Traditional media also makes its money by selling “access” to its viewers. You watched TV shows for free in exchange for the advertisements. The more people there were watching a particular show, the more stations and networks could charge for the ads.
But the process was one way and anonymous. The Nielson ratings sampled a few people willing to participate – no one was tracking what you watched as an individual.
Facebook’s model, on the other hand, is all about watching what you do, always, and then selling that information to others, including those who want to send you propaganda and misinformation – i.e. lies – for their own ends.
Unlike traditional media, Facebook and other social media companies aren’t responsible for the content they publish. Simply making them subject to the same rules as every newspaper, television station and radio station would eliminate much of the problem: Facebook would have to vet every word posted on the platform to ensure it was true, non-defamatory and not misleading.
Social media companies argue that’s not possible. But it is, even if that means that some or all of them have to shut down. That would be no loss, as the negatives of social media far outweigh any purported benefits.
We can hope the eradication, or corralling at least, of Facebook, Google and its ilk is the result of various antitrust and regulatory actions, but the chances of anything useful happening are fairly slim.
Still, the companies are being investigated. In Facebook’s case, antitrust violations are alleged, specifically regarding the takeover of Instagram and WhatsApp. There’s no denying that Facebook has grown at the expense of competition. So too have Google and Amazon, which is an even more troublesome corporation that needs to be split up into much smaller parts.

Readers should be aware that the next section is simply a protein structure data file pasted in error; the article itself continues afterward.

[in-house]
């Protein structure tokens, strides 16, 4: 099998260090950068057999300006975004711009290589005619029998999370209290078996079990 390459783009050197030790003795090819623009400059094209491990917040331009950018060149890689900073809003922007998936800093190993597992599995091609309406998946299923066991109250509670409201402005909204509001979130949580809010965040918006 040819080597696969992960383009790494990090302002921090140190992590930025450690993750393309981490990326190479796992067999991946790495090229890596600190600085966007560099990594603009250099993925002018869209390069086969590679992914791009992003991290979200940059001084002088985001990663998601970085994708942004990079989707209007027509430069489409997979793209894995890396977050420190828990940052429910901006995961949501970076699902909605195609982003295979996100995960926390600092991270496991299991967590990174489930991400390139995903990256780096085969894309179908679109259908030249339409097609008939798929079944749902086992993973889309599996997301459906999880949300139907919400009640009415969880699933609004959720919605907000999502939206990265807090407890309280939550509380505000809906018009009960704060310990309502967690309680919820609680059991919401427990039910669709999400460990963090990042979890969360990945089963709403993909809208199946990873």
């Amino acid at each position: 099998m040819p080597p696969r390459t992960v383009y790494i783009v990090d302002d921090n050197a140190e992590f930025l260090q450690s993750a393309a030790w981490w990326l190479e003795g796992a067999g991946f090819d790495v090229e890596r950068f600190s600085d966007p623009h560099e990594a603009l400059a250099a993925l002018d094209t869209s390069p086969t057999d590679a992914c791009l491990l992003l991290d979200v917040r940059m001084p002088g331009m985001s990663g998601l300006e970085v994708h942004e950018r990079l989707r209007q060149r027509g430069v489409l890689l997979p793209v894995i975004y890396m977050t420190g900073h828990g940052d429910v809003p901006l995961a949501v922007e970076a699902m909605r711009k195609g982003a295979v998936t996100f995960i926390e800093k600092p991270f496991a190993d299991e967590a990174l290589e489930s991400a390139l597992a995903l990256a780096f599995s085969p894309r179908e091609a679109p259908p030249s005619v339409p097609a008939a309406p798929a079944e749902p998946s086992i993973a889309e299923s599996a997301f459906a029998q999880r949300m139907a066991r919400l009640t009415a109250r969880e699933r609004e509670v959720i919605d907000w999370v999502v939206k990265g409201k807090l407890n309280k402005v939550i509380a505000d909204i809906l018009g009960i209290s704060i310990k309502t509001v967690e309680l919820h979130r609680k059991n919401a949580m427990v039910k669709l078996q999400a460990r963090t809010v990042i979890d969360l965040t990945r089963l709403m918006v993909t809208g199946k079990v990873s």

With the social media companies, new regulations that would make them publishers – in essence forcing them to obey the law – and to protect privacy – essentially making it illegal for them to gather and share your data – would be enough to contain them, if not drive them out of business. Anything short of that will likely be useless, other than as a money grab for the fines they’ll pay, the massive amount they’ll spend on donations to politicians and the hiring of lobbyists.
The large tech companies are already the biggest lobbyists and major campaign contributors, their intention to draft favourable legislation and pay off any attempts at oversight.
The spending efforts have paid off in the U.S., where politicians turn a blind eye to harmful practices. Big Tech has had less luck in Europe, where regulations are tougher and fines much harder.
Into that environment, the industry is stepping up lobbying at the European Union, the New York Times reports this week.
“In Europe, the companies are spending more than ever, hiring former government officials, well-connected law firms and consulting firms. They funded dozens of think tanks and trade associations, endowed academic positions at top universities across the continent and helped publish industry-friendly research by other firms,” the Times notes.